BEIJING, Jan. 8, 2016 (Xinhua) -- China's State Science and Technology Awards ceremony is held at the Great Hall of the People in Beijing, capital of China, Jan. 8, 2016. (Xinhua/Wang Ye)
WASHINGTON, Jan. 8 (Xinhua) -- Two U.S. scientists, who were among the seven recipients of China's International Cooperation Award in Science and Technology on Friday in Beijing, said they were thrilled to be awarded the highest Chinese honor in science for foreigners.
"It is one of the greatest honors that a scientist can hope to achieve," Walter Ian Lipkin, director of the Center for Infection and Immunity at Columbia University's Mailman School of Public Health, said of his first reaction when he first heard this honor.
Lipkin told Xinhua in an interview before the award ceremony that in 2013, at the height of the SARS outbreak, he was invited by the Chinese government to help assess the state of the epidemic and develop a strategy for containing the virus and reducing morbidity and mortality.
After the SARS outbreak was contained, he helped China create a series of centers aimed at more rapidly detecting and responding to emerging infectious disease threats.
Currently, Lipkin's academic efforts in China focused on areas such as mentoring young Chinese scientists, encouraging China-born scientists to return home for positions in drug diagnostics and discovery, and helping them prosper through technology transfer and collaboration.
He also served as a member of the Scientific Steering Committee member of the Joint Center for Global Change Studies at Beijing Normal University.
"I am pleased to say that China now has state of the art infectious disease research and surveillance and am proud to have participated in the birth of the new era of science in China that we are celebrating today," he said.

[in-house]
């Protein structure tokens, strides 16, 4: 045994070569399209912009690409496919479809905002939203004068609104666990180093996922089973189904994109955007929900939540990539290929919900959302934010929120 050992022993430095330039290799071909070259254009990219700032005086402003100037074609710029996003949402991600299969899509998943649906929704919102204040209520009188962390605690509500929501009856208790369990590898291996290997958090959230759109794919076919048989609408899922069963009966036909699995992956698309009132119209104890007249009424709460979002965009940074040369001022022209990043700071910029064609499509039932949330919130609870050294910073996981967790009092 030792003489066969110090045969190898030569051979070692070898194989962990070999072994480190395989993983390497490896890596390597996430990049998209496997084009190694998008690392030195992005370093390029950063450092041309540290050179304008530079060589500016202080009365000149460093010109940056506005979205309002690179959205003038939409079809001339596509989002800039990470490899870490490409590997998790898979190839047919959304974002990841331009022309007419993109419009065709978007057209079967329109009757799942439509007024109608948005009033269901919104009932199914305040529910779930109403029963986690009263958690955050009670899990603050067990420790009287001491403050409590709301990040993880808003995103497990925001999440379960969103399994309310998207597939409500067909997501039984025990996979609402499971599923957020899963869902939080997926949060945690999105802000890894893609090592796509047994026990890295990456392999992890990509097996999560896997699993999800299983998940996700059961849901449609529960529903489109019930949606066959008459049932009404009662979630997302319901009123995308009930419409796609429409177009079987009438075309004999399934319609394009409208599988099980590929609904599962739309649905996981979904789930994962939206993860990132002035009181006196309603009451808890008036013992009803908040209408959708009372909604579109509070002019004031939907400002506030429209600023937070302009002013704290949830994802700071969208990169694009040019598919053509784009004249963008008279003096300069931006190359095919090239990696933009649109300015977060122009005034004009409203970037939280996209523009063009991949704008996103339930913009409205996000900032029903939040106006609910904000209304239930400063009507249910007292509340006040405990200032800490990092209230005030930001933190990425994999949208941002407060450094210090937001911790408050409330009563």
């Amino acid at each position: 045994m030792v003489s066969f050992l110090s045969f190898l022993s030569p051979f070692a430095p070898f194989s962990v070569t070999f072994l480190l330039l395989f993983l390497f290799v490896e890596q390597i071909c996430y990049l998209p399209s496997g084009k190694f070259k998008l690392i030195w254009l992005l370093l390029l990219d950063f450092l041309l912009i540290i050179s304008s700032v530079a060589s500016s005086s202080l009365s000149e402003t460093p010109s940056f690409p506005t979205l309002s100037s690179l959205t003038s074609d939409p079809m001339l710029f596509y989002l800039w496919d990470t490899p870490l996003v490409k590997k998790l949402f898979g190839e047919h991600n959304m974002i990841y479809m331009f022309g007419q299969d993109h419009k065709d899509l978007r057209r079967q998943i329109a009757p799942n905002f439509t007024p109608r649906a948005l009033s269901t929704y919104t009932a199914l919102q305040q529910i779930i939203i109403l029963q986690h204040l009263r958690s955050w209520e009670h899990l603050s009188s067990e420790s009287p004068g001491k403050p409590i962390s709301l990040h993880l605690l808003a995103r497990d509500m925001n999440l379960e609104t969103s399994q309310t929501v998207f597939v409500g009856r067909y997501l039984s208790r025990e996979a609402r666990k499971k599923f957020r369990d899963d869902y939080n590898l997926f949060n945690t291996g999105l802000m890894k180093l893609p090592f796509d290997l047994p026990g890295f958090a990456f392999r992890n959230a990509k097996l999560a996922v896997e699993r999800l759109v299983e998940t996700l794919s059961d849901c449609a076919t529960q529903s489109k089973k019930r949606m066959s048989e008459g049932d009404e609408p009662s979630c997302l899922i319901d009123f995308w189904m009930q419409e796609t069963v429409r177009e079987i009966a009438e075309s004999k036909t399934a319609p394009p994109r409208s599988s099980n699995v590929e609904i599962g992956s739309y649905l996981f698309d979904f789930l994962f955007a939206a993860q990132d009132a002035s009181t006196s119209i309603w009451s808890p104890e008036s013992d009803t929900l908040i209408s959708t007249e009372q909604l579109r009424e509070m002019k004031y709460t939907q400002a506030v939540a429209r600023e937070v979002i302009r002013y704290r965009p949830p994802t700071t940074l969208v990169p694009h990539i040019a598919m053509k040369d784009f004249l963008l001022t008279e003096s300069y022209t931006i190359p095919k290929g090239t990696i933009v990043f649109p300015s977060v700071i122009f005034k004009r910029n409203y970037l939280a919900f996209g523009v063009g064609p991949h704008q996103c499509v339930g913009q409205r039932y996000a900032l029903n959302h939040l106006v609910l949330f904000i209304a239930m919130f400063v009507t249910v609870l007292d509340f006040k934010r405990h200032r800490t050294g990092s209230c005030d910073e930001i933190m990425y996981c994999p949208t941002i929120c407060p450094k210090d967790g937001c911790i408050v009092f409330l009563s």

As to how to further promote Chinese-foreign science cooperation, he said China should build academic and research programs that attract not only Chinese nationals but also the best students and investigators worldwide irrespective of country of origin.
Peter Stang, a distinguished professor of chemistry and former dean of science at the University of Utah, also told Xinhua he was "very surprised and greatly honored" to receive this award. "I did not at all expect this very special recognition," he said.
Stang's collaborations with Chinese chemists originated from a visit to the Institute of Chemistry the Chinese Academy of Sciences, where he discovered that they "had expertise that we did not have but would be very interesting to apply in our research," he recalled.
Noting that he likes Chinese culture, Chinese history, Chinese people and Chinese food, Stang said: "I have many excellent visiting scholars and postdoctoral fellows from China. In fact, my current research group of 10 persons has seven researchers from China."
He called China's investment in science and technology a "wise" decision because it's very important for the future.
"I hope China will continue to strongly support science and technology," Stang said. "Future economic wellbeing and the health and wealth of people all over the world depend on new discoveries and developments in science and technology."
Seven foreign scientists received this year's International Cooperation Award in Science and Technology at a ceremony on Friday in Beijing. The awards were presented by state leaders including Xi Jinping, Li Keqiang, Liu Yunshan and Zhang Gaoli.
Besides Lipkin and Stang, the other five recipients were Jan-Christer Janson from Sweden, Kazuki Okimura from Japan, Evgeny Velikhov from Russia, Carlo Rubbia from Italy and Joannes E. Frencken from the Netherlands.
Since 1995, China has given the International Cooperation Award in Science and Technology to 101 foreign scientists and two international organizations.